Sunday, March 28, 2021

The curse of silty clay


This is a great geotechnical story.  As we know, the once-great field of geotechnical engineering has joined the dodo bird in retirement.  Everybody and their dog now think they can bury that bone without any help, thank you very much.  Now, everything is a 'handyman special' that gets into trouble once in a while.

This isn't just sand, but they think it is.  This is silty clay, probably with a lot of clay content.  Not your average dirt.  Clay has adhesion, like crazy glue.  Now, had there been a protocol to stop all engines when impacting the side, we might have less trouble.  But I'm sure they gunned it back and forth a bit, saying 'Oh my god, mom's going to kill me!'.

We are talking massive adhesion.  If they had mounted accelerometers on the ship while they were pulling, they would know.  But handymen never monitor, they just bash away with a hammer.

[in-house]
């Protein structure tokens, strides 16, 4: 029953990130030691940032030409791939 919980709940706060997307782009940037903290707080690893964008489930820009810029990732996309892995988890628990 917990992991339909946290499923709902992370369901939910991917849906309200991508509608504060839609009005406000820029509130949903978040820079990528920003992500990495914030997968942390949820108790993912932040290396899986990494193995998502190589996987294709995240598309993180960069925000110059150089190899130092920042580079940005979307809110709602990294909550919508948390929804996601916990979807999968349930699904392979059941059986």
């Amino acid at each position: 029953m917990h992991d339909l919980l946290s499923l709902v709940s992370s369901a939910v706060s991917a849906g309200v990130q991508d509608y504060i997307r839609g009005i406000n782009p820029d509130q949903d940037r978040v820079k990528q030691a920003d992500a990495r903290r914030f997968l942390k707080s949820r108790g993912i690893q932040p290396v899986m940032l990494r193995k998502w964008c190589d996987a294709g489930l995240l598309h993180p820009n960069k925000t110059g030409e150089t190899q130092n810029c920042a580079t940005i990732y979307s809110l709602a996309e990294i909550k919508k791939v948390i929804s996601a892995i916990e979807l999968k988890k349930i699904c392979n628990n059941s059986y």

They think it's the bow, so the next attempt will be to unload some containers from the bow, all without monitoring.  Most likely it will do nothing, but we'll never know.  It will cost the world billions, but it is run like a laundromat.  See you next week.

ps.  the guys with hammers think they moved it 2 inches, but it probably just settled back.  You would need drones to put on differential gps bow and aft to get that kind of information.  

pps.  Yeah, 10 days and it's free!


Penny said...

I saw an article stating plan B was too offload some of the cargo.
Maybe that should have been plan A?

Harold Asmis said...

The other problem is that these ships are just a paper shell, compared to the size and load. There's just no place to hook onto it and pull with a lot of force. If the shell splits and takes on water, then it is more fun.